This Is Exactly How Long You Should Be Marinating Chicken, According to Chefs
Chicken can be a finicky protein. It either comes out juicy and flavorful, or dry-as-a-bone and bland. For a winning chicken dinner, chefs agree that the key is to marinate the bird.
Yes, soaking it in a mixture of liquid and spices is the secret to forgoing a boring bird and, ultimately, making a meal your family won't complain about. Here, professional chefs share how long to marinate chicken and the easy marinades they rely on at home. Then, after you've perfected your poultry, check out The Absolute Best Way to Marinate Steak, According to a Chef.
How long should you marinate chicken?
When it comes to marinating chicken, it all depends on how much time you have. "If it's dinner time and you need to whip up a quick but delicious recipe, marinating your chicken for a minimum of 30 minutes will suffice. However, you can also leave it in the fridge to marinate for up to 6 hours if you have the time," say Chef Kevol Graham and Chef Omar Loney of Kokomo, a Caribbean restaurant in NYC.
The longer you marinate it, the more time the chicken has to absorb the flavors. However, you don't want to overdo it, because marinating for too long can make your chicken tough.
"As a rule of thumb for chicken breast, thighs, and drumsticks, I recommend marinating for at least two hours. But overnight, up to 24 hours, is best for maximizing flavor," says Sam Kass, James Beard Award-winning chef, former Obama administration's chef and Senior Policy Advisor for Nutrition Policy, and Chief Strategy Officer at Do Good Chicken.
But if you're really strapped for time, a minimum of 30 minutes will do the trick.
Here's a cheat sheet for how long you should marinate your chicken, according to the chefs we spoke to:
- Chicken breast: 30 minutes to 2 hours
- Dark meat like thighs or drumsticks: 30 minutes to 4 hours
- Whole chicken: 4 to 12 hours hours (or overnight) depending on the acidity level of the marinade that you are using.
What kind of marinades are best?
Chicken is incredibly versatile, which makes it the perfect option for experimenting with flavor. While the ingredient combos are endless, any good marinade should contain three essential ingredients: Acid (such as vinegar or citrus), an oil or fat (like sesame oil or buttermilk), and a flavoring agent (herbs and spices), say chefs Graham and Loney.
Chef Nate Berg, culinary manager at UNFI, the largest publicly traded wholesale distributor in the U.S., recommends using an acid (like vinegar, wine, citrus) and/or a fruit that contains digestive enzymes (pineapple, mango, papaya or ginger). "Acids break down and denature the proteins in the meat to add moisture, and the digestive enzymes break down the connective tissue and muscle fibers making the chicken more tender. You can then build your marinade around those ingredients to create the flavor that you are looking for, but be sure to use salt, pepper, and lots of fresh herbs," he says.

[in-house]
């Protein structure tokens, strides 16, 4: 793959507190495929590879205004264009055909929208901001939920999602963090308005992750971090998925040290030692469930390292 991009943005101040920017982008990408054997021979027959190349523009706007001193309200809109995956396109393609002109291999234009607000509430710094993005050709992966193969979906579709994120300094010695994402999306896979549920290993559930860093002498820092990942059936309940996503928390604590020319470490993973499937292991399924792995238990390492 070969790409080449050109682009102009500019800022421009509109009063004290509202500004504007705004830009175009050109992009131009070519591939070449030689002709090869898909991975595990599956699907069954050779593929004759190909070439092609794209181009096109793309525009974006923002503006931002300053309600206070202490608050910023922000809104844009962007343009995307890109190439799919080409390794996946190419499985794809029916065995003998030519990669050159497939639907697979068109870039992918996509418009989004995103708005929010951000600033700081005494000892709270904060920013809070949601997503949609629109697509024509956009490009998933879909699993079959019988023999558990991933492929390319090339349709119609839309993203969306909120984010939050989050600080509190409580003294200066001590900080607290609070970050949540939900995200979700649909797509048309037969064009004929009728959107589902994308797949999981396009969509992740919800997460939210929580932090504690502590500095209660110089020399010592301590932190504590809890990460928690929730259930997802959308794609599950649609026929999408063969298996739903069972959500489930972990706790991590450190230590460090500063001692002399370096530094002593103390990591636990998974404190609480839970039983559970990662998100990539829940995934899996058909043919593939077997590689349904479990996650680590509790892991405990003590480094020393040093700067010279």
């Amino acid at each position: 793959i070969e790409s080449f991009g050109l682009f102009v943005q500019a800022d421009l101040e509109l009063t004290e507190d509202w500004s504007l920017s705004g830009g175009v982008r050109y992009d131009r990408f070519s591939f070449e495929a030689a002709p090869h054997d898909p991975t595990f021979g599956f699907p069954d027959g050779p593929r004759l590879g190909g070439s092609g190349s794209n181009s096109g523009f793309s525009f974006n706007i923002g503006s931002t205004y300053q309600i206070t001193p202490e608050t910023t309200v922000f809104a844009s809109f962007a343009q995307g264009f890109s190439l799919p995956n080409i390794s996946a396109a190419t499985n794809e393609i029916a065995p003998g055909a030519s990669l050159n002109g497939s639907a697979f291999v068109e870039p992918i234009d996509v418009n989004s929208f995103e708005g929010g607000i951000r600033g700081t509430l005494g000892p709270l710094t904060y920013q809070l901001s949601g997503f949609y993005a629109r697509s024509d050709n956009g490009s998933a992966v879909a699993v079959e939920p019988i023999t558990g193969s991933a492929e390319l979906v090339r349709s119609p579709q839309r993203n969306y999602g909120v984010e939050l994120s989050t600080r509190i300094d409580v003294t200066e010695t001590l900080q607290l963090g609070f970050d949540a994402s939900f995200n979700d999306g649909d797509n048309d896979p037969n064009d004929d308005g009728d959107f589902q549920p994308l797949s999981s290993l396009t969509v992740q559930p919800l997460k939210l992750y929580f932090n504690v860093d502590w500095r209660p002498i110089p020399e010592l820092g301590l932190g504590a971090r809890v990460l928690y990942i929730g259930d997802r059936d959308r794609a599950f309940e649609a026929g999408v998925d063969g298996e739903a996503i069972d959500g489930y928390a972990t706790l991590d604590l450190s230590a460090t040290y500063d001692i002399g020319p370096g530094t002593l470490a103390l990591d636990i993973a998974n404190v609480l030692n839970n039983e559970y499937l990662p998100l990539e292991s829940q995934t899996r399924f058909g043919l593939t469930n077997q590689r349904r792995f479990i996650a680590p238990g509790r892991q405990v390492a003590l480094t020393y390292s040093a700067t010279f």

Another great way to create a marinade is to use dairy as your base, like yogurt or buttermilk. One thing to note is that dairy-based marinades typically act slower than non-dairy marinades, so marinating times should be doubled, chef Berg says.
"A simple, go-to recipe for me is lots of garlic, lemon juice and zest, along with fresh herbs like thyme and rosemary," says chef Kass. "If you like spice, try using plain yogurt, garlic, cumin, lemon, and chilies – it's a delicious combination that packs some heat."
How to marinate chicken
Once you've decided on the marinade you want to use, all you have to do is combine the ingredients and let them work their magic. The way you pair and combine these elements transforms the taste and texture of your meat. Here's how to marinate chicken, according to chefs Loney and Graham:
- Before you start, take your chicken out of its packaging and pat it dry.
- Grab a bowl, toss all your ingredients together, and give them a good mix.
- Pierce your chicken with a fork to allow the flavors to penetrate the meat, then let sit for at least 30 minutes. You can also put all the ingredients with your chicken into a zip-top bag and let it marinate in the fridge for a few hours if you have the time.
Pro tip: Avoid using metal containers for marinating chicken as the acids in the marinade could react with the metal, giving the chicken an off flavor, says chef Berg. "I typically use a large zip-top bag so that I can squeeze all of the air out, but a glass or plastic container will also do just fine."